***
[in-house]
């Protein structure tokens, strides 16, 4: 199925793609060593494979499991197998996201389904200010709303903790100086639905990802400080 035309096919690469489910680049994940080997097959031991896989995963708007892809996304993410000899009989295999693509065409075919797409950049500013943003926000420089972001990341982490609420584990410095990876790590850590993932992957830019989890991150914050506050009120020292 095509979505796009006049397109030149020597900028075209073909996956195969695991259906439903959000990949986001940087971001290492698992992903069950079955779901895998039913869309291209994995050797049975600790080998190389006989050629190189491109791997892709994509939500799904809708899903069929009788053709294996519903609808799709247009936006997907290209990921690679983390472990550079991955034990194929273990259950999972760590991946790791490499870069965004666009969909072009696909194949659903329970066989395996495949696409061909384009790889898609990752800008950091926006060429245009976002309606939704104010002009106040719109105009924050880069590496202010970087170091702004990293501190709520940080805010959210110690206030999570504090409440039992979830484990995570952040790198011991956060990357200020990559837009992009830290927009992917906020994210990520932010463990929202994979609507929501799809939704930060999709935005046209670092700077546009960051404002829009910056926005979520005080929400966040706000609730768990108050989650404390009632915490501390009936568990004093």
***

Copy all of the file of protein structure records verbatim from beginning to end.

[in-house]
């Protein structure tokens, strides 16, 4: 199925793609060593494979499991197998996201389904200010709303903790100086639905990802400080 035309096919690469489910680049994940080997097959031991896989995963708007892809996304993410000899009989295999693509065409075919797409950049500013943003926000420089972001990341982490609420584990410095990876790590850590993932992957830019989890991150914050506050009120020292 095509979505796009006049397109030149020597900028075209073909996956195969695991259906439903959000990949986001940087971001290492698992992903069950079955779901895998039913869309291209994995050797049975600790080998190389006989050629190189491109791997892709994509939500799904809708899903069929009788053709294996519903609808799709247009936006997907290209990921690679983390472990550079991955034990194929273990259950999972760590991946790791490499870069965004666009969909072009696909194949659903329970066989395996495949696409061909384009790889898609990752800008950091926006060429245009976002309606939704104010002009106040719109105009924050880069590496202010970087170091702004990293501190709520940080805010959210110690206030999570504090409440039992979830484990995570952040790198011991956060990357200020990559837009992009830290927009992917906020994210990520932010463990929202994979609507929501799809939704930060999709935005046209670092700077546009960051404002829009910056926005979520005080929400966040706000609730768990108050989650404390009632915490501390009936568990004093």